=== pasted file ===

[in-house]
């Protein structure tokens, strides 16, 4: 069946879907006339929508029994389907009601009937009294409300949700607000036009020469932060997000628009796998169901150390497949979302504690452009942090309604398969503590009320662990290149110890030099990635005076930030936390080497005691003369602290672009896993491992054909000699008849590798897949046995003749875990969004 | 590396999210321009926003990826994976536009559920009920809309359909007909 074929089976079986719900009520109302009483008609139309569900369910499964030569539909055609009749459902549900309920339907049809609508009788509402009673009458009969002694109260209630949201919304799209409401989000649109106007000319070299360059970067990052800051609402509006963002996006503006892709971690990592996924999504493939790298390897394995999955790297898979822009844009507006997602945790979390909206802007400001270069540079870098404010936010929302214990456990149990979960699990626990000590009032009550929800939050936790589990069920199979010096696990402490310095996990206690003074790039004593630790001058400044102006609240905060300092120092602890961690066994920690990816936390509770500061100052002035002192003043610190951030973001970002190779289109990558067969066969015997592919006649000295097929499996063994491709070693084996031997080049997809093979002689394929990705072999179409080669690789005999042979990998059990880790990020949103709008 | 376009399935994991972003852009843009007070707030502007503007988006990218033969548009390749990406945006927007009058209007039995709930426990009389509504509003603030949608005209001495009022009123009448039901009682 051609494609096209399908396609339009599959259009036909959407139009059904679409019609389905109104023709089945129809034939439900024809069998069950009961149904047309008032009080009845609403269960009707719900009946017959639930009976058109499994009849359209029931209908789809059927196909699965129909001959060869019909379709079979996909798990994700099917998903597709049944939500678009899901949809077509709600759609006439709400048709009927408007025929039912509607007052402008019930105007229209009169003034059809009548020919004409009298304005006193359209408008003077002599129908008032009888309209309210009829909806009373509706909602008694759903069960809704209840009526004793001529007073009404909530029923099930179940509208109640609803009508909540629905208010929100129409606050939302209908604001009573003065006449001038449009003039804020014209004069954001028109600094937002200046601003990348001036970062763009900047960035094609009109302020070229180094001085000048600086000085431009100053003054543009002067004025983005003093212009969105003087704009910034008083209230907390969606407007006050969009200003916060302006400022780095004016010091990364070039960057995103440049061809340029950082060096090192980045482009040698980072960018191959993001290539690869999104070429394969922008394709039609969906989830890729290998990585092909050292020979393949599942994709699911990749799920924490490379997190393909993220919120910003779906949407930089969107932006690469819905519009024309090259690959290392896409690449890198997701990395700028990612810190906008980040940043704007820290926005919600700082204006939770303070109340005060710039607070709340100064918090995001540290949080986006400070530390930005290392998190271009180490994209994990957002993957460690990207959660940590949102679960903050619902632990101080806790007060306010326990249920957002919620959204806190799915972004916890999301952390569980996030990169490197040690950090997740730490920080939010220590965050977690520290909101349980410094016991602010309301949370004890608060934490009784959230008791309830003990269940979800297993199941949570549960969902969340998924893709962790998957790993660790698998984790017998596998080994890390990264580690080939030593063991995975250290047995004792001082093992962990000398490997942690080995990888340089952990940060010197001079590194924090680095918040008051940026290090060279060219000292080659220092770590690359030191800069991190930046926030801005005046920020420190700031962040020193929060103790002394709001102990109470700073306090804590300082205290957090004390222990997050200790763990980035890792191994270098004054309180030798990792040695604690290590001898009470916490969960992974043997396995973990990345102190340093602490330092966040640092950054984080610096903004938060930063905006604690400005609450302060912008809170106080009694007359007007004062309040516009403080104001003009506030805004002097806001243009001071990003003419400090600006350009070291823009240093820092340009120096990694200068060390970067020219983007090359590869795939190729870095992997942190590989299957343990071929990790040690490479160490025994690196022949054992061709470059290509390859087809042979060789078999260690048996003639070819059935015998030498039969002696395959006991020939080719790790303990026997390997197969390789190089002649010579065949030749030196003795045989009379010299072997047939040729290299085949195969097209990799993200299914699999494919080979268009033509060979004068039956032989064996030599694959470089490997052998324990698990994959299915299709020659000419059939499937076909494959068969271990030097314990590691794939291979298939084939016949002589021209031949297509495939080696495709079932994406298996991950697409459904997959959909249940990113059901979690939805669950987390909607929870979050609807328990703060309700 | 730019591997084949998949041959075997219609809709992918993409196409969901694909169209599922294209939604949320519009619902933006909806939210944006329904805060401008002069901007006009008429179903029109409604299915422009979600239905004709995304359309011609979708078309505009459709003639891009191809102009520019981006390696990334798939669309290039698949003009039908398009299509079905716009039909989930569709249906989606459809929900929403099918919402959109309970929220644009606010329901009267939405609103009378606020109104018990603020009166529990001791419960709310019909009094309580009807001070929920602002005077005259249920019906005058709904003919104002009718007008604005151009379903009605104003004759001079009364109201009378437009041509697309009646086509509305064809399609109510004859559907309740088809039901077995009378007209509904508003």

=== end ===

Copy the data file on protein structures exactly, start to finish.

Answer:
[in-house]
């Protein structure tokens, strides 16, 4: 069946879907006339929508029994389907009601009937009294409300949700607000036009020469932060997000628009796998169901150390497949979302504690452009942090309604398969503590009320662990290149110890030099990635005076930030936390080497005691003369602290672009896993491992054909000699008849590798897949046995003749875990969004 | 590396999210321009926003990826994976536009559920009920809309359909007909 074929089976079986719900009520109302009483008609139309569900369910499964030569539909055609009749459902549900309920339907049809609508009788509402009673009458009969002694109260209630949201919304799209409401989000649109106007000319070299360059970067990052800051609402509006963002996006503006892709971690990592996924999504493939790298390897394995999955790297898979822009844009507006997602945790979390909206802007400001270069540079870098404010936010929302214990456990149990979960699990626990000590009032009550929800939050936790589990069920199979010096696990402490310095996990206690003074790039004593630790001058400044102006609240905060300092120092602890961690066994920690990816936390509770500061100052002035002192003043610190951030973001970002190779289109990558067969066969015997592919006649000295097929499996063994491709070693084996031997080049997809093979002689394929990705072999179409080669690789005999042979990998059990880790990020949103709008 | 376009399935994991972003852009843009007070707030502007503007988006990218033969548009390749990406945006927007009058209007039995709930426990009389509504509003603030949608005209001495009022009123009448039901009682 051609494609096209399908396609339009599959259009036909959407139009059904679409019609389905109104023709089945129809034939439900024809069998069950009961149904047309008032009080009845609403269960009707719900009946017959639930009976058109499994009849359209029931209908789809059927196909699965129909001959060869019909379709079979996909798990994700099917998903597709049944939500678009899901949809077509709600759609006439709400048709009927408007025929039912509607007052402008019930105007229209009169003034059809009548020919004409009298304005006193359209408008003077002599129908008032009888309209309210009829909806009373509706909602008694759903069960809704209840009526004793001529007073009404909530029923099930179940509208109640609803009508909540629905208010929100129409606050939302209908604001009573003065006449001038449009003039804020014209004069954001028109600094937002200046601003990348001036970062763009900047960035094609009109302020070229180094001085000048600086000085431009100053003054543009002067004025983005003093212009969105003087704009910034008083209230907390969606407007006050969009200003916060302006400022780095004016010091990364070039960057995103440049061809340029950082060096090192980045482009040698980072960018191959993001290539690869999104070429394969922008394709039609969906989830890729290998990585092909050292020979393949599942994709699911990749799920924490490379997190393909993220919120910003779906949407930089969107932006690469819905519009024309090259690959290392896409690449890198997701990395700028990612810190906008980040940043704007820290926005919600700082204006939770303070109340005060710039607070709340100064918090995001540290949080986006400070530390930005290392998190271009180490994209994990957002993957460690990207959660940590949102679960903050619902632990101080806790007060306010326990249920957002919620959204806190799915972004916890999301952390569980996030990169490197040690950090997740730490920080939010220590965050977690520290909101349980410094016991602010309301949370004890608060934490009784959230008791309830003990269940979800297993199941949570549960969902969340998924893709962790998957790993660790698998984790017998596998080994890390990264580690080939030593063991995975250290047995004792001082093992962990000398490997942690080995990888340089952990940060010197001079590194924090680095918040008051940026290090060279060219000292080659220092770590690359030191800069991190930046926030801005005046920020420190700031962040020193929060103790002394709001102990109470700073306090804590300082205290957090004390222990997050200790763990980035890792191994270098004054309180030798990792040695604690290590001898009470916490969960992974043997396995973990990345102190340093602490330092966040640092950054984080610096903004938060930063905006604690400005609450302060912008809170106080009694007359007007004062309040516009403080104001003009506030805004002097806001243009001071990003003419400090600006350009070291823009240093820092340009120096990694200068060390970067020219983007090359590869795939190729870095992997942190590989299957343990071929990790040690490479160490025994690196022949054992061709470059290509390859087809042979060789078999260690048996003639070819059935015998030498039969002696395959006991020939080719790790303990026997390997197969390789190089002649010579065949030749030196003795045989009379010299072997047939040729290299085949195969097209990799993200299914699999494919080979268009033509060979004068039956032989064996030599694959470089490997052998324990698990994959299915299709020659000419059939499937076909494959068969271990030097314990590691794939291979298939084939016949002589021209031949297509495939080696495709079932994406298996991950697409459904997959959909249940990113059901979690939805669950987390909607929870979050609807328990703060309700 | 730019591997084949998949041959075997219609809709992918993409196409969901694909169209599922294209939604949320519009619902933006909806939210944006329904805060401008002069901007006009008429179903029109409604299915422009979600239905004709995304359309011609979708078309505009459709003639891009191809102009520019981006390696990334798939669309290039698949003009039908398009299509079905716009039909989930569709249906989606459809929900929403099918919402959109309970929220644009606010329901009267939405609103009378606020109104018990603020009166529990001791419960709310019909009094309580009807001070929920602002005077005259249920019906005058709904003919104002009718007008604005151009379903009605104003004759001079009364109201009378437009041509697309009646086509509305064809399609109510004859559907309740088809039901077995009378007209509904508003």